Mayorkas impeachment down to the wire as another Republican plans to vote ‘no’

Rep. Tom McClintock said on Tuesday that he will oppose impeaching Homeland Security Secretary Alejandro Mayorkas — meaning Republicans have literally no room for error.

If Democrats have full attendance, House GOP leaders can’t afford to have any additional absences or lose a single other GOP vote.

McClintock (R-Calif.), in a lengthy letter to his colleagues, argued that the GOP articles against Mayorkas stretched how the founders would define an impeachable offense. And he warned that, if successful, Republicans were setting a precedent that Democrats might use against them in the future.

“Do Republicans really wish to establish an expansive view of impeachment that will surely be turned against conservatives on the Supreme Court or a future Republican president if Congress changes hands?” McClintock wrote.

He added that while a Cabinet official could be removed for committing a crime, that House Republicans were trying to cross a “bright line” by recommending he be removed from office for carrying out President Joe Biden’s policy decisions on the border. The articles of impeachment against Mayorkas accuse him of a breach of trust and refusing to comply with the law.

McClintock is the second GOP “no” vote in addition to Rep. Ken Buck (R-Colo.), who announced last week that he would oppose the historic step of impeaching Mayorkas. A Cabinet official hasn’t been impeached since 1876. McClintock’s opposition, though long expected, underscores the uncertainty heading into Tuesday’s scheduled vote.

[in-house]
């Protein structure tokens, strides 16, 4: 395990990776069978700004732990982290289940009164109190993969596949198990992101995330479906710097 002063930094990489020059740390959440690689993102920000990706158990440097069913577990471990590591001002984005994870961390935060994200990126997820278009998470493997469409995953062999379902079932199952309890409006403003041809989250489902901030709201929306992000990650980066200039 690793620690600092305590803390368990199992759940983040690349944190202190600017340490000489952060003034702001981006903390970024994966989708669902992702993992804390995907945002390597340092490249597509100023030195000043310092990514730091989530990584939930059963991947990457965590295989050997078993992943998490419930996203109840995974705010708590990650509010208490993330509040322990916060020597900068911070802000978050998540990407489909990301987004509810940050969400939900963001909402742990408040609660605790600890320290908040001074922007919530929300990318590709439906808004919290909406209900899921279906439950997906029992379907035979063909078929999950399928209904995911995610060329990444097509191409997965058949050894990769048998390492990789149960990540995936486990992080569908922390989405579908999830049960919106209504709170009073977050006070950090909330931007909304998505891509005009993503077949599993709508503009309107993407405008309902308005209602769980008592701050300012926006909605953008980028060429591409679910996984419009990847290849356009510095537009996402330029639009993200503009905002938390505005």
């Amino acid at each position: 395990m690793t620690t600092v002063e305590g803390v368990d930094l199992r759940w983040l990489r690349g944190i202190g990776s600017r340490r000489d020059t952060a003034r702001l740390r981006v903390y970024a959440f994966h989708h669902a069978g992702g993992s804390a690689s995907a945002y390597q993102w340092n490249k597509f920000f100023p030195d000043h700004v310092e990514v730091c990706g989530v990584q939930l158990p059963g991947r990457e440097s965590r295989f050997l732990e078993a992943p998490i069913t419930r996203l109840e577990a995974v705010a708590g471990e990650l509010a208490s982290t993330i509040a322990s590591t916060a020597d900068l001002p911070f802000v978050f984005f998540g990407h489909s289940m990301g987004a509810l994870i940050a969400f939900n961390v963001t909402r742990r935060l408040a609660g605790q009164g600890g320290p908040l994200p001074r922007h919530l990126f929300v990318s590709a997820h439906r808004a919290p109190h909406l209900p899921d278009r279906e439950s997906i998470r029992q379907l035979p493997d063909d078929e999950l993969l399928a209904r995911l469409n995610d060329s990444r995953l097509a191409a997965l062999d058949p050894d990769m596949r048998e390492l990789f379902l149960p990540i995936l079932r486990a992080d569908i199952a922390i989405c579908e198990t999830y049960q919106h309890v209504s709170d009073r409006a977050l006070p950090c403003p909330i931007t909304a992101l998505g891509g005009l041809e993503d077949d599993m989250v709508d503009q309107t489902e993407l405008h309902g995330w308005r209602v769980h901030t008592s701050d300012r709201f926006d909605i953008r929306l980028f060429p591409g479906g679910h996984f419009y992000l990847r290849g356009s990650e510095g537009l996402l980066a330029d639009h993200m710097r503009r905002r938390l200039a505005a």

Failing to impeach Mayorkas would mark an embarrassing political setback for House Republicans and Speaker Mike Johnson, who have faced intense pressure from their base to impeach Biden or a top official. A failure to impeach Mayorkas could further imperil hopes to eventually impeach the president as well.

There are still several lawmakers who are still publicly undecided, including Reps. David Joyce (R-Ohio), Brian Fitzpatrick (R-Pa.) and Patrick McHenry (R-N.C.). And Majority Leader Steve Scalise’s expected absence as he undergoes treatment for blood cancer. If one more holdout votes against impeaching Mayorkas and Democrats have full attendance, the measure would fail.

Homeland Security Chair Mark Green (R-Tenn.), asked if he believed he had the votes on Tuesday, said: “We’ll see pretty soon.”